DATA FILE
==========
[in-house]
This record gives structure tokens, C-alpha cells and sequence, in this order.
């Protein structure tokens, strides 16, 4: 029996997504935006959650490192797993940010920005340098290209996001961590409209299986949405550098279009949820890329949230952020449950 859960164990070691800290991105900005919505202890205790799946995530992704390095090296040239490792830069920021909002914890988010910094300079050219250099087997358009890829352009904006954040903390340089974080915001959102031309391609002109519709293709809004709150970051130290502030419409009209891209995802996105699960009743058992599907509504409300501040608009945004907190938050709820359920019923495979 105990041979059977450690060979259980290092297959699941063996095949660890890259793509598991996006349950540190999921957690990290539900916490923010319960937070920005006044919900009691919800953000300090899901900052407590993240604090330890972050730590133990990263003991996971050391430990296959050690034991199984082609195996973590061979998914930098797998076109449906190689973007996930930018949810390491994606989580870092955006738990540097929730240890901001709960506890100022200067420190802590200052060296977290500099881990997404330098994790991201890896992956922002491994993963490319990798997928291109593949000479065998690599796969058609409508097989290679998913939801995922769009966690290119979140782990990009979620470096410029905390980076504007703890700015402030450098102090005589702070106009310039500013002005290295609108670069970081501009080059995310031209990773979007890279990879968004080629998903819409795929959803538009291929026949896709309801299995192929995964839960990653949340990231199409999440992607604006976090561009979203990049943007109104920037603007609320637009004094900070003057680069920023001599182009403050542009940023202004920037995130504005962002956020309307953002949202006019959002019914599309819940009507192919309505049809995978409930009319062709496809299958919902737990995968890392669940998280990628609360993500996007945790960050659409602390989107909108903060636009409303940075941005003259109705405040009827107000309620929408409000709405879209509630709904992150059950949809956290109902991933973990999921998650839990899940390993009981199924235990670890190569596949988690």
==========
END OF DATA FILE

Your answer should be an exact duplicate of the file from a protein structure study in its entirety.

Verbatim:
[in-house]
This record gives structure tokens, C-alpha cells and sequence, in this order.
């Protein structure tokens, strides 16, 4: 029996997504935006959650490192797993940010920005340098290209996001961590409209299986949405550098279009949820890329949230952020449950 859960164990070691800290991105900005919505202890205790799946995530992704390095090296040239490792830069920021909002914890988010910094300079050219250099087997358009890829352009904006954040903390340089974080915001959102031309391609002109519709293709809004709150970051130290502030419409009209891209995802996105699960009743058992599907509504409300501040608009945004907190938050709820359920019923495979 105990041979059977450690060979259980290092297959699941063996095949660890890259793509598991996006349950540190999921957690990290539900916490923010319960937070920005006044919900009691919800953000300090899901900052407590993240604090330890972050730590133990990263003991996971050391430990296959050690034991199984082609195996973590061979998914930098797998076109449906190689973007996930930018949810390491994606989580870092955006738990540097929730240890901001709960506890100022200067420190802590200052060296977290500099881990997404330098994790991201890896992956922002491994993963490319990798997928291109593949000479065998690599796969058609409508097989290679998913939801995922769009966690290119979140782990990009979620470096410029905390980076504007703890700015402030450098102090005589702070106009310039500013002005290295609108670069970081501009080059995310031209990773979007890279990879968004080629998903819409795929959803538009291929026949896709309801299995192929995964839960990653949340990231199409999440992607604006976090561009979203990049943007109104920037603007609320637009004094900070003057680069920023001599182009403050542009940023202004920037995130504005962002956020309307953002949202006019959002019914599309819940009507192919309505049809995978409930009319062709496809299958919902737990995968890392669940998280990628609360993500996007945790960050659409602390989107909108903060636009409303940075941005003259109705405040009827107000309620929408409000709405879209509630709904992150059950949809956290109902991933973990999921998650839990899940390993009981199924235990670890190569596949988690």